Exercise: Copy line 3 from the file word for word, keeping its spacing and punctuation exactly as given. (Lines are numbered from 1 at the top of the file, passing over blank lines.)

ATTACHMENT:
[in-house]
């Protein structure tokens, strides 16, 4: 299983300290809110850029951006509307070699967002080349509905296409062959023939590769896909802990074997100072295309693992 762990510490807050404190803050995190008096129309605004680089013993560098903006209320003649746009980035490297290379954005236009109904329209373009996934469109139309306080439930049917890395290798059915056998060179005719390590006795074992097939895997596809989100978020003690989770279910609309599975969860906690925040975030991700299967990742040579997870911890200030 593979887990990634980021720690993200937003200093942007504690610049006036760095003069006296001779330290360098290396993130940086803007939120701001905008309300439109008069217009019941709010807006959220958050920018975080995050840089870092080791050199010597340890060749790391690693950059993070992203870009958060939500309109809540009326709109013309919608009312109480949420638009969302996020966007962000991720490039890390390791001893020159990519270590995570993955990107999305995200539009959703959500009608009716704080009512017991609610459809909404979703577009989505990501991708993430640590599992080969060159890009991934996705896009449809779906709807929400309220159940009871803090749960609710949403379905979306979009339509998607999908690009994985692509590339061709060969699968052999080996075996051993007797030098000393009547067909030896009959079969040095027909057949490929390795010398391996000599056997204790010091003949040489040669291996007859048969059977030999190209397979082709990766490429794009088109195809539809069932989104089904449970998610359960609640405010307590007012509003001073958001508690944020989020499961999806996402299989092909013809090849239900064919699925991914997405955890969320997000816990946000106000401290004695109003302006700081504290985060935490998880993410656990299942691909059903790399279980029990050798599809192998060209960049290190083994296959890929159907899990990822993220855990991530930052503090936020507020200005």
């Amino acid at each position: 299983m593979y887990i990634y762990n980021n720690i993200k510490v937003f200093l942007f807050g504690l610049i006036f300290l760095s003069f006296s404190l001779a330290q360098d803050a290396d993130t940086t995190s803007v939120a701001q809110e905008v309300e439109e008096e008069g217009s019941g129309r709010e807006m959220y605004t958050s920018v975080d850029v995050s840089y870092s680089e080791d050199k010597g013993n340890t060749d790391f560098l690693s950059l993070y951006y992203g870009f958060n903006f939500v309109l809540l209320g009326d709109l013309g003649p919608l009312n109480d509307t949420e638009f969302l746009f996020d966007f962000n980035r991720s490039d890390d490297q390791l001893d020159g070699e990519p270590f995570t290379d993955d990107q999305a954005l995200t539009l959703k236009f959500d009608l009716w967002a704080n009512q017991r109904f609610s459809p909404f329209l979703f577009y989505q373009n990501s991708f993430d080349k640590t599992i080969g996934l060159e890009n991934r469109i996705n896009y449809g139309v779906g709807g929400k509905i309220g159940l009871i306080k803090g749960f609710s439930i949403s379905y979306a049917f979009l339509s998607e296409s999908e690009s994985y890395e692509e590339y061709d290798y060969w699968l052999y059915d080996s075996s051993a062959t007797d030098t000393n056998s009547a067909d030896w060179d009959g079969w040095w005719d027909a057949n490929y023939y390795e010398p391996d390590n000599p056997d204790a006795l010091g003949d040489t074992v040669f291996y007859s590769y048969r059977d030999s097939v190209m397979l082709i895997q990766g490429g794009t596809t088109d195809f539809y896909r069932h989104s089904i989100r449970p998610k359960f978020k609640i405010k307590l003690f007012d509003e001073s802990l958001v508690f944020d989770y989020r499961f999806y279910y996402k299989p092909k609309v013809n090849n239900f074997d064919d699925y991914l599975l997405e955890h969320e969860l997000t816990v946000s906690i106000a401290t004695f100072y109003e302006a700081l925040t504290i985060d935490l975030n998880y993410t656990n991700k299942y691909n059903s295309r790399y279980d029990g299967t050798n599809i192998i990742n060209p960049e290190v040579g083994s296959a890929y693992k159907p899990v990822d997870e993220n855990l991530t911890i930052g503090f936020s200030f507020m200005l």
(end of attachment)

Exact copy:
């Amino acid at each position: 299983m593979y887990i990634y762990n980021n720690i993200k510490v937003f200093l942007f807050g504690l610049i006036f300290l760095s003069f006296s404190l001779a330290q360098d803050a290396d993130t940086t995190s803007v939120a701001q809110e905008v309300e439109e008096e008069g217009s019941g129309r709010e807006m959220y605004t958050s920018v975080d850029v995050s840089y870092s680089e080791d050199k010597g013993n340890t060749d790391f560098l690693s950059l993070y951006y992203g870009f958060n903006f939500v309109l809540l209320g009326d709109l013309g003649p919608l009312n109480d509307t949420e638009f969302l746009f996020d966007f962000n980035r991720s490039d890390d490297q390791l001893d020159g070699e990519p270590f995570t290379d993955d990107q999305a954005l995200t539009l959703k236009f959500d009608l009716w967002a704080n009512q017991r109904f609610s459809p909404f329209l979703f577009y989505q373009n990501s991708f993430d080349k640590t599992i080969g996934l060159e890009n991934r469109i996705n896009y449809g139309v779906g709807g929400k509905i309220g159940l009871i306080k803090g749960f609710s439930i949403s379905y979306a049917f979009l339509s998607e296409s999908e690009s994985y890395e692509e590339y061709d290798y060969w699968l052999y059915d080996s075996s051993a062959t007797d030098t000393n056998s009547a067909d030896w060179d009959g079969w040095w005719d027909a057949n490929y023939y390795e010398p391996d390590n000599p056997d204790a006795l010091g003949d040489t074992v040669f291996y007859s590769y048969r059977d030999s097939v190209m397979l082709i895997q990766g490429g794009t596809t088109d195809f539809y896909r069932h989104s089904i989100r449970p998610k359960f978020k609640i405010k307590l003690f007012d509003e001073s802990l958001v508690f944020d989770y989020r499961f999806y279910y996402k299989p092909k609309v013809n090849n239900f074997d064919d699925y991914l599975l997405e955890h969320e969860l997000t816990v946000s906690i106000a401290t004695f100072y109003e302006a700081l925040t504290i985060d935490l975030n998880y993410t656990n991700k299942y691909n059903s295309r790399y279980d029990g299967t050798n599809i192998i990742n060209p960049e290190v040579g083994s296959a890929y693992k159907p899990v990822d997870e993220n855990l991530t911890i930052g503090f936020s200030f507020m200005l």